With his new exhibition at Praz-Delavallade Paris, Nathan Mabry explores interconnected relationships of art history’s ethos, tropes and assumptions in both obvious and subtle ways. Furthering the enigmatic and mystical qualities of these works, the handmade, the appropriated, adaptation and the found have been considered. The context for expression and the authority of objects is examined while reflecting aesthetic shifts.

Relief (Mask) are new wall based sculptures. Derived from the Bedu Culture and rituals, Mabry has created three masks out of wood and clay. Bisected, arranged and stacked with heightened attention to geometry and abstraction created from studying the positive and negative space, each mask is formed from a version of an artifact in Mabry’s studio. Leaving traces of the sculpting process, as if the clay is still malleable, each mask is then coated with an industrial primer and rubbed with a powdered version of an herb or plant that has a history of therapeutic or magical qualities. Referencing the original myth of the Bedu society in which a father discovered a mythological creature when he was in the bush foraging for medicinal herbs to help his ailing son. Mabry’s masks further bring into focus ethnographic culture and arts influence on modernism and the dissemination of colonialism and tourism. The masks offer a sense of cubism and are almost like vases with a sun-like flower blooming as a crown.

The five graphite drawings titled Bouquet are at once boldly graphic as well as organically soft and intricately patterned. Each depicting a section of a revered still life — a Redon, a Monet, a Degas, a Van Gogh, and a Ruysch — reinterpreted from the original into an educational tool then again transformed using the dark line of the artist pencil to create the varied touch on paper. Refocused, enlarged and cropped capturing a slight bit of each vase from the original. The flower imagery elicits a familiar, playful response almost becoming wall paper. Somewhere amongst each composition Mabry adds in a fly that is a pollinator, placed at the center of the flower, helping to procreate and carry the seeds of the next life. Also, a symbol of memento-mori reminding us of the fragility of the flowers existence cut and arranged, as well as life itself — a vanitas moment.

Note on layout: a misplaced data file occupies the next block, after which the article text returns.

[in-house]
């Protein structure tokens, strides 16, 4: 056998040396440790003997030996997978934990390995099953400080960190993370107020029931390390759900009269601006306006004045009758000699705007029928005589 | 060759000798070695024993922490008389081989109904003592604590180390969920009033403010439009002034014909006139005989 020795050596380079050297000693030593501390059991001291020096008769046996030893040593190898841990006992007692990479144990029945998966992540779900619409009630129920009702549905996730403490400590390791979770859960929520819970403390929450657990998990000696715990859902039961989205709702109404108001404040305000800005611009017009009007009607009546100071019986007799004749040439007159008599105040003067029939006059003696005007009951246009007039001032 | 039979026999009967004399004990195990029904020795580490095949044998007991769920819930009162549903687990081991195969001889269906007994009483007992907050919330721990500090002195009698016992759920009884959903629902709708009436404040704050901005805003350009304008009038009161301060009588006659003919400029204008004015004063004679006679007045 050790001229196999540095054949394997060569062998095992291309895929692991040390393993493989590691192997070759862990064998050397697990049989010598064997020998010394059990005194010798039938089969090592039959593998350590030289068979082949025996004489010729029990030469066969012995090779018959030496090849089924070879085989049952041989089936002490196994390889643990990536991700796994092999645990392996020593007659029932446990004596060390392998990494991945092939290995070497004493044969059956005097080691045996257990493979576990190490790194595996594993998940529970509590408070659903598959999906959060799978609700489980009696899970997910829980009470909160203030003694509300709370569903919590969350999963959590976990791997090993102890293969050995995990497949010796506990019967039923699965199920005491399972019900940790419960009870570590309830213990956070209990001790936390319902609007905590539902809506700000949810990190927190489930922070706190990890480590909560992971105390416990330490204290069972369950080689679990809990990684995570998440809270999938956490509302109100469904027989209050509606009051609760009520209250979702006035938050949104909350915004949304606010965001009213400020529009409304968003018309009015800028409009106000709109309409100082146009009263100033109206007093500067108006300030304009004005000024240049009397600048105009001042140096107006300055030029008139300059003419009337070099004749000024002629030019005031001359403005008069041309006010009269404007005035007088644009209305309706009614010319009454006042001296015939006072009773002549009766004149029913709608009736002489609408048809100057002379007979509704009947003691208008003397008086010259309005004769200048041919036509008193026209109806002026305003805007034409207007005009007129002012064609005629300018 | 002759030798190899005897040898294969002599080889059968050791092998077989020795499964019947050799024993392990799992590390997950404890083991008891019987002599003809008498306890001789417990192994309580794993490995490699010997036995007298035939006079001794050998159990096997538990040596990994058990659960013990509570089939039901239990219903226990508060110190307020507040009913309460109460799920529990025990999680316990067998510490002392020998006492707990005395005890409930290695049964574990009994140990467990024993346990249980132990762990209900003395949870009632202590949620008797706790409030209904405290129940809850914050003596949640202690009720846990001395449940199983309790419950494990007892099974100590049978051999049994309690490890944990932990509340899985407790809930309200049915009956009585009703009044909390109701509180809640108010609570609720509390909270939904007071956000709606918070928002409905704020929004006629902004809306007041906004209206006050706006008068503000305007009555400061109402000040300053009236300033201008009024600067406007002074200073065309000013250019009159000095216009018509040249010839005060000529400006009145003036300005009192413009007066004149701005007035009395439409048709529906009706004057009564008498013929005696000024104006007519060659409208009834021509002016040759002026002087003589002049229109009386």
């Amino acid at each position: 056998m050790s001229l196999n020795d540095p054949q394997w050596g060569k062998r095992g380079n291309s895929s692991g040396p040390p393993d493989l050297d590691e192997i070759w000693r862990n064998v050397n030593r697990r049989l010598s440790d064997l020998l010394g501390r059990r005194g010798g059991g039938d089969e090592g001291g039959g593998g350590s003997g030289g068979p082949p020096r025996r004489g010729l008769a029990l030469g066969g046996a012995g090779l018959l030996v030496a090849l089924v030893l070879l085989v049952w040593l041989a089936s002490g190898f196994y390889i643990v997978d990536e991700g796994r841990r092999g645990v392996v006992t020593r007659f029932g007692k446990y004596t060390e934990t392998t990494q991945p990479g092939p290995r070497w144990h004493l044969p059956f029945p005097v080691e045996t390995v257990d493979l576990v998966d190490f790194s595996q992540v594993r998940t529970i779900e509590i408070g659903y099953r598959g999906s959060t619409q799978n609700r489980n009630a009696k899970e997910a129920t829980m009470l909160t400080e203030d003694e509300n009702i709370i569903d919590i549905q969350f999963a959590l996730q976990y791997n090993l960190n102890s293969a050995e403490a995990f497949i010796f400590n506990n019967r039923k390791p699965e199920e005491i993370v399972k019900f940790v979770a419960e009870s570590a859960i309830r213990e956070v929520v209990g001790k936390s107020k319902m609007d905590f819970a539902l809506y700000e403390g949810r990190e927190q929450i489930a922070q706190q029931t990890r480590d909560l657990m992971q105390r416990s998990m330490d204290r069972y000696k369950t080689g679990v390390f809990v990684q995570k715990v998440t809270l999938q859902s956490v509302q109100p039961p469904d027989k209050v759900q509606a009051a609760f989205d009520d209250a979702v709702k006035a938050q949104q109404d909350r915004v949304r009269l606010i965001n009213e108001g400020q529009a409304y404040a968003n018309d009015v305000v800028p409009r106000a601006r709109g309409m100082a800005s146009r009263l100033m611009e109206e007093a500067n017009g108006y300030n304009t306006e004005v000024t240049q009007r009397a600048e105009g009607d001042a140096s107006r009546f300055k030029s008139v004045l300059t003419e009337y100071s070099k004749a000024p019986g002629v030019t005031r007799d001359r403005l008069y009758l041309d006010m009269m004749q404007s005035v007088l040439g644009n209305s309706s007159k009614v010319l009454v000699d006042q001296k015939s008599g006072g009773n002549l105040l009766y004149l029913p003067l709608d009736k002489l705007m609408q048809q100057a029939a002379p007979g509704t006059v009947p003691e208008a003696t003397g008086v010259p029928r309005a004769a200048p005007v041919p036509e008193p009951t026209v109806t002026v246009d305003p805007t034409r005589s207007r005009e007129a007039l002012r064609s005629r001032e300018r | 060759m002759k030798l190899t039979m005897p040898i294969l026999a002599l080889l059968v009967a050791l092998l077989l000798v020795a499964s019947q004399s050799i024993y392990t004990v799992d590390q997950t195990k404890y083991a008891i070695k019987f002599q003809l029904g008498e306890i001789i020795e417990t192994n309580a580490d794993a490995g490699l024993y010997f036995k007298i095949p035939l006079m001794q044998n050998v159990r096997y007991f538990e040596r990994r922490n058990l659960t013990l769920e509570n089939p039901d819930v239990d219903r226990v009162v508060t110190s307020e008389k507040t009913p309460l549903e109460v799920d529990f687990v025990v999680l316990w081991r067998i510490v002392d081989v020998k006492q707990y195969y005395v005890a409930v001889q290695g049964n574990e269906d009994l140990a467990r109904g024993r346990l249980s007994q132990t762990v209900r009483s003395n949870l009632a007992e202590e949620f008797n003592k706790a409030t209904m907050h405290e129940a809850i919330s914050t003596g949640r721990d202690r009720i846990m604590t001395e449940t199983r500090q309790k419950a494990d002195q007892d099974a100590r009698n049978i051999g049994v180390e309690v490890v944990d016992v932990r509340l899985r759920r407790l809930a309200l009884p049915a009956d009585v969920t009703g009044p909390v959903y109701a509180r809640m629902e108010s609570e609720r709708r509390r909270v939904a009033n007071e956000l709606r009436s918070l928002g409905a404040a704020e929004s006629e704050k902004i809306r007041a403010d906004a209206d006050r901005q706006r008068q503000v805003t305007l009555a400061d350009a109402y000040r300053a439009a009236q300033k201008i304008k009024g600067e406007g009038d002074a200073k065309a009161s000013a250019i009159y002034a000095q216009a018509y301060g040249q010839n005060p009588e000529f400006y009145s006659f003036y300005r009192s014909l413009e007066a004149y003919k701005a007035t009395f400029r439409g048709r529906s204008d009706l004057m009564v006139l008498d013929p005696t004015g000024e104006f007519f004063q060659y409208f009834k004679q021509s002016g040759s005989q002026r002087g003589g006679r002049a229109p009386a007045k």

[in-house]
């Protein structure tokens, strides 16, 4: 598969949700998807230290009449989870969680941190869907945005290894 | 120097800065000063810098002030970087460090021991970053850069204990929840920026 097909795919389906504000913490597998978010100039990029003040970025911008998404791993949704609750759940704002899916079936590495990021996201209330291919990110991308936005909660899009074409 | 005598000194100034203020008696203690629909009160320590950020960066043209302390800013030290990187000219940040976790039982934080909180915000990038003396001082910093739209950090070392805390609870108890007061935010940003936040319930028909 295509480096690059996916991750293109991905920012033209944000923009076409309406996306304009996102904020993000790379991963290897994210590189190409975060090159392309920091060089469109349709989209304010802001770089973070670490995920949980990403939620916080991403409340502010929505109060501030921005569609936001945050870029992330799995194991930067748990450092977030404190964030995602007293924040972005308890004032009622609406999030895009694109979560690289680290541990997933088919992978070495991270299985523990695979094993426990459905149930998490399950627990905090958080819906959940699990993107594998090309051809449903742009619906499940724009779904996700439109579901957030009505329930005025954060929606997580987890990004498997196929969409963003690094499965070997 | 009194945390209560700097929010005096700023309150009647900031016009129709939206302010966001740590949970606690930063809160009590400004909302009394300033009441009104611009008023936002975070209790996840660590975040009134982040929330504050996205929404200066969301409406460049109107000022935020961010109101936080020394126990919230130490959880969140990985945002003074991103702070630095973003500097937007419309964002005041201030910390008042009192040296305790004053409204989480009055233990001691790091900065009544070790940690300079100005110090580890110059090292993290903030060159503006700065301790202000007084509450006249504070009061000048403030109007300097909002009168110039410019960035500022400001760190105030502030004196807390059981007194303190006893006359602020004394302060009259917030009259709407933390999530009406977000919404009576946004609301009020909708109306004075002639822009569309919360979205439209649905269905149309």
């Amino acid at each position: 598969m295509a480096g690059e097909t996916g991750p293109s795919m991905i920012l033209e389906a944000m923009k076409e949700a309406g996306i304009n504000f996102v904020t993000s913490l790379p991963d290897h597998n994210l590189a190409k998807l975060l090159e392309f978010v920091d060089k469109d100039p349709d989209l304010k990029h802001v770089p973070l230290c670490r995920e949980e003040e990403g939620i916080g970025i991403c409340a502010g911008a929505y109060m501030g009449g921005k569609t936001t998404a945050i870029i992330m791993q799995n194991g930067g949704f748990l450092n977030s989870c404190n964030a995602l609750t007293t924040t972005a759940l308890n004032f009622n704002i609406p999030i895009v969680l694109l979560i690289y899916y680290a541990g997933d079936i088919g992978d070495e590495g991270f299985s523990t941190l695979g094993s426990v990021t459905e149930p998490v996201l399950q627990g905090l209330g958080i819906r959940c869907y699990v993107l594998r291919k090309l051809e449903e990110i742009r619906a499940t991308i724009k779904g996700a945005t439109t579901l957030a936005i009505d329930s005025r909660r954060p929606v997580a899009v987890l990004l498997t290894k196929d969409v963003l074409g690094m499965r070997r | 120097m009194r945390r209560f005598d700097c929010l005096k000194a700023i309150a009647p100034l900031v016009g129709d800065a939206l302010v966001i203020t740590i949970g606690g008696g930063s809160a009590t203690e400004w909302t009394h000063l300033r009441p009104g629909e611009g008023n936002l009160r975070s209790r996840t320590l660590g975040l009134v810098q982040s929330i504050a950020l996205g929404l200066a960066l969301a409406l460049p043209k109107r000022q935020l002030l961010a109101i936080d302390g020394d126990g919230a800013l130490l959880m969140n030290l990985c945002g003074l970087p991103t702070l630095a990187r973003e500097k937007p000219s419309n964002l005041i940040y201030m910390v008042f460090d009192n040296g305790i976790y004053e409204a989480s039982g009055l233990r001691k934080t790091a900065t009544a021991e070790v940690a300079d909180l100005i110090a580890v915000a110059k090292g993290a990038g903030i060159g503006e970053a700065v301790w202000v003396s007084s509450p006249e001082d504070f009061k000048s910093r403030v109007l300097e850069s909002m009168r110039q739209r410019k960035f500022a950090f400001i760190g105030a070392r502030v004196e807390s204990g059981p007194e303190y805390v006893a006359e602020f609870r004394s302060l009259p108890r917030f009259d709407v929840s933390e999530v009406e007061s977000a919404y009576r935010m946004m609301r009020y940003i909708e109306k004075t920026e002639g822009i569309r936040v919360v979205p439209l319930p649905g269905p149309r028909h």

The Nostalgia of the Infinite (Le Cyclope) is the newest work in a recent series in which Mabry investigates iconic metal sculptures from mid-century modernism with an added surrealism, mixed with notions of past and present. This work feels like an ancient glyph and a Great Horned owl has happened to perch upon it. A fleeting moment forever captured and unified in the glorified red paint. The source of the plate structure is a highly authorized geometric abstraction by David Smith Circle series — The «Circle» (1962) that has aesthetic relationships to the Bedu masks and celestial systems. Mabry further alters and remixes the original to highlight a figurative aspect. At once a one-eyed mask, a sitting owl, and a letter font spelling OWL; it also elicits impressions of Picasso, Miró as well as other Cubist and Constructivist influences. A nighttime hunter, the owl represents an archetype of knowledge with its dynamic look off into the distance. As the viewer attempts to locate the gaze of the bird the geometry and figurative quality of the plate metal sculpture reveals itself further. The soft organic form against the hard-edge geometry sculpturally engages through texture and form, adapting an already told story to reveal new truths.

Feels (Ghost) are Mabry’s first exploration in textile based works. Each cut piece hangs from the wall with a swaging drape, made from wool felt. They have a dialogue with Lucio Fontana, Robert Morris and Louise Bourgeois. The form is an enlargement of Matisse’s paper cut outs establishing a conversation about art historical practice and the canonization of certain approaches. The associations with linen gives a first impression of what appears to be the representation of ghosts and faces, reinterpreting a motif into spirited romanticism.

Nathan Mabry (born 1978, lives and works in Los Angeles) received his BFA from the Kansas City Art Institute (2001) and his MFA from the University of California, Los Angeles (2004). Mabry’s work has been the focus of important exhibitions, including his solo exhibition at the Nasher Sculpture Center (Dallas) in 2013; Thief Among Thieves (MOCA, Denver) in 2015; Red Eye: Los Angeles Artists from the Rubell Family Collection (Rubell Family Collection, Miami) in 2006 and Thing: New Sculpture from Los Angeles (Hammer Museum, Los Angeles) in 2005. Mabry’s work is included in the collections of the Hammer Museum (Los Angeles); LACMA (Los Angeles); Orange County Museum of Art (Newport Beach); MOCA (San Diego); Phoenix Museum of Art (Phoenix); Dallas Museum of Art (Dallas); Nasher Sculpture Center (Dallas); Nelson-Atkins Museum of Art (Kansas City); Whitney Museum of American Art (New York). Private collections include 176 / Zabludowicz Collection (London); The Rubell Family Collection, (Miami) and the Vanhaerents Art Museum (Brussels).